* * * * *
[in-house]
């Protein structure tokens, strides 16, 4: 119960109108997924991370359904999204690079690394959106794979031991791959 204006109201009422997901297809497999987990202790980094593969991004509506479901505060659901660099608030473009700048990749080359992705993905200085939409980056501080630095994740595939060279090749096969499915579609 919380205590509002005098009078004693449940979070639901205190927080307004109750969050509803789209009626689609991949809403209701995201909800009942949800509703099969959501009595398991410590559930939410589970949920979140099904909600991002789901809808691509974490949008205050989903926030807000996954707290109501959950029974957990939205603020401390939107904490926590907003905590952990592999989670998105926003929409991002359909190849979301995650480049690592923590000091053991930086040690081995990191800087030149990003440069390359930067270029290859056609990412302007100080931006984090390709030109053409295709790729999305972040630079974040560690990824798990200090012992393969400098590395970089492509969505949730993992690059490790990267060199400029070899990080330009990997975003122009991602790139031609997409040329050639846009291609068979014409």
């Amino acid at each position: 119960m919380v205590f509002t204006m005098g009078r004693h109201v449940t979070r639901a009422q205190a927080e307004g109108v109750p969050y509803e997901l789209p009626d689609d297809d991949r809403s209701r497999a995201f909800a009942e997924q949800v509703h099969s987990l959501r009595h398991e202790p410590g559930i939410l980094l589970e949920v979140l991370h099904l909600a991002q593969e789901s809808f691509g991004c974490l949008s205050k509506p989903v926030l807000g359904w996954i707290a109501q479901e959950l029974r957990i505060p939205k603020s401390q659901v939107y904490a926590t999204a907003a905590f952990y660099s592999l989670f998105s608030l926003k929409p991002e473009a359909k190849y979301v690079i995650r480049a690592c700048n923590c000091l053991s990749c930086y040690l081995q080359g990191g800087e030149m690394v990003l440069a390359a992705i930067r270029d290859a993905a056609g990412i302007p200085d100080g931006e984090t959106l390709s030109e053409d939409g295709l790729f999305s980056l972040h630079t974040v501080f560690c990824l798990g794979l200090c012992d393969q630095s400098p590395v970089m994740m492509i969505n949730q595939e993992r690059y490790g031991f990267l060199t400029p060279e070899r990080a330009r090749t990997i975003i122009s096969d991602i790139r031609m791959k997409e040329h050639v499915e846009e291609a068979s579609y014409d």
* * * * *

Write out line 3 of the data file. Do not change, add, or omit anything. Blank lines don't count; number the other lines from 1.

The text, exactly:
């Amino acid at each position: 119960m919380v205590f509002t204006m005098g009078r004693h109201v449940t979070r639901a009422q205190a927080e307004g109108v109750p969050y509803e997901l789209p009626d689609d297809d991949r809403s209701r497999a995201f909800a009942e997924q949800v509703h099969s987990l959501r009595h398991e202790p410590g559930i939410l980094l589970e949920v979140l991370h099904l909600a991002q593969e789901s809808f691509g991004c974490l949008s205050k509506p989903v926030l807000g359904w996954i707290a109501q479901e959950l029974r957990i505060p939205k603020s401390q659901v939107y904490a926590t999204a907003a905590f952990y660099s592999l989670f998105s608030l926003k929409p991002e473009a359909k190849y979301v690079i995650r480049a690592c700048n923590c000091l053991s990749c930086y040690l081995q080359g990191g800087e030149m690394v990003l440069a390359a992705i930067r270029d290859a993905a056609g990412i302007p200085d100080g931006e984090t959106l390709s030109e053409d939409g295709l790729f999305s980056l972040h630079t974040v501080f560690c990824l798990g794979l200090c012992d393969q630095s400098p590395v970089m994740m492509i969505n949730q595939e993992r690059y490790g031991f990267l060199t400029p060279e070899r990080a330009r090749t990997i975003i122009s096969d991602i790139r031609m791959k997409e040329h050639v499915e846009e291609a068979s579609y014409d």